The Upshot: As close to heavenly as Weller’s ever been.
BY LEE ZIMMERMAN
In a very real sense, it’s a credit to his credibility that Paul Weller earned himself the nickname the “Modfather,” even though he came along a good ten years after the original Mod brigade had made its initial appearance. Nevertheless, Weller’s absolute dedication to the cause – that is, his adoration and admiration for the likes of the Small Faces, the Kinks, Traffic and other members of the English establishment — imbued him with an authority and authenticity nearly as striking as that of that of the artists that inspired him. His work with the Jam and the efforts he mounted on his own helped reinforce that notion, and while Style Council might have seemed a slight diversion, it still affirmed his industrious intent. Even so, Weller continues to convey a nagging impression that there’s better work ahead of him, and that for all his accomplishments he’s yet to make an album as good as those he offered early on, “Wild Wood, “Stanley Road,” and his self-titled debut among them.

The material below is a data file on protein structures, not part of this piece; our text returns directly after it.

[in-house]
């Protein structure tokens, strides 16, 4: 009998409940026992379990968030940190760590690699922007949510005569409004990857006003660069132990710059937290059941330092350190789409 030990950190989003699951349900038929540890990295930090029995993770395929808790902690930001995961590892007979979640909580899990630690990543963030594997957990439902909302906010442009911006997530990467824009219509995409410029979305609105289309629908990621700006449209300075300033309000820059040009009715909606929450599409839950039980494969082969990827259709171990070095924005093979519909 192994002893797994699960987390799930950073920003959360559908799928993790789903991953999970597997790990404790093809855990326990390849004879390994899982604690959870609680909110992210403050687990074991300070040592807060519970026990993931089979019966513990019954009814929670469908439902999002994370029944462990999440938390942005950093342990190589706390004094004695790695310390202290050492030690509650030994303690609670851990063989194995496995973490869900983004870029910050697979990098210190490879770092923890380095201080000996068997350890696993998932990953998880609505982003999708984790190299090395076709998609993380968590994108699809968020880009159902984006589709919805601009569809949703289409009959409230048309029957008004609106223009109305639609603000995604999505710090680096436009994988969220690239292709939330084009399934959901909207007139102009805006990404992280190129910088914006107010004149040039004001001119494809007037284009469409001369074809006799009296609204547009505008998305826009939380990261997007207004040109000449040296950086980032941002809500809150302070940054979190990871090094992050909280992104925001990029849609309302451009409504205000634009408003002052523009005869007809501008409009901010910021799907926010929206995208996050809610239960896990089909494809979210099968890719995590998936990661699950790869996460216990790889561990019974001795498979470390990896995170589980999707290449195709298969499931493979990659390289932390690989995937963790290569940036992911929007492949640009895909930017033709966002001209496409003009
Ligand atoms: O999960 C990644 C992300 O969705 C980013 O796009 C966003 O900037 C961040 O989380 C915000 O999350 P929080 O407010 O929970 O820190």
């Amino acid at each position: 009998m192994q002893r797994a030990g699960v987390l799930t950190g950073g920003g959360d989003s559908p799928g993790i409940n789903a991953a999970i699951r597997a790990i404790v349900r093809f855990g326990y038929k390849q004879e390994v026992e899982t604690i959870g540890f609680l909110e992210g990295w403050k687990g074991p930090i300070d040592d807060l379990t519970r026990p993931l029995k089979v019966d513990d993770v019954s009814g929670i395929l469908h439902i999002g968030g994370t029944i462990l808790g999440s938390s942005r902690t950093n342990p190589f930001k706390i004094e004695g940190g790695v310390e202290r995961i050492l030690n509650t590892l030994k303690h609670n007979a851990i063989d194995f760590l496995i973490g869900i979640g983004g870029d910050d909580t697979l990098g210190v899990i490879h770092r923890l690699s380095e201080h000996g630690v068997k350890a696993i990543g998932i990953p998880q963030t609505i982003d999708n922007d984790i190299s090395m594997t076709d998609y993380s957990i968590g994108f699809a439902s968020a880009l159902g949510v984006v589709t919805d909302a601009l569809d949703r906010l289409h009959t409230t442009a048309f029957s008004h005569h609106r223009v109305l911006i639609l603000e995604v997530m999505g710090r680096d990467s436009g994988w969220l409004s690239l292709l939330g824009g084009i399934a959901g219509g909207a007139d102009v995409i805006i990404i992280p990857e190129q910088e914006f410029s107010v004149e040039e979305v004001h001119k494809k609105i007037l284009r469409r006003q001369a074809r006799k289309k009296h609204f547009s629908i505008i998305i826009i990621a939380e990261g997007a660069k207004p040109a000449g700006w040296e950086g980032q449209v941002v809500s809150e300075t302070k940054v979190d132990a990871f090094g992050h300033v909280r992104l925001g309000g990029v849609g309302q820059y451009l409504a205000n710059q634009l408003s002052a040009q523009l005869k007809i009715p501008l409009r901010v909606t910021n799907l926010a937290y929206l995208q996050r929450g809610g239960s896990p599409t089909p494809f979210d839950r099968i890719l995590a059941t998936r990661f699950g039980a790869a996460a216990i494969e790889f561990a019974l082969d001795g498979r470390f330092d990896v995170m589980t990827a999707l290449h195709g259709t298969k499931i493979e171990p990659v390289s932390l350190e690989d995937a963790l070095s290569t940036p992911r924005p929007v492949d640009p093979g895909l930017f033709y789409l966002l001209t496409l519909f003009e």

Weller himself seems aware of this need to reassert himself, and as a result, “Saturn’s Pattern” begins with a one-two punch that’s as prominent and pronounced as any album opener in recent memory. “White Sky” and the title track establish the fact Weller’s ready to rock, and if the track that follows, “Going My Way” creates a lull, it soon amends for that with some beautiful Beach Boys-like harmonies and harmonics. Weller’s fixation with synths and effects still clouds his melodies at times, but the highlights of this album — the soaring choral sing-along of “I’m Where I Should Be” and the cooing choir of “Phoenix” — emulate the perfect pop Weller’s clearly capable of conceiving. Though only nine songs long, “Saturn’s Pattern” is as close to heavenly as Weller’s ever been.
DOWNLOAD: “White Sky,” “Saturns Pattern,” “Going My Way”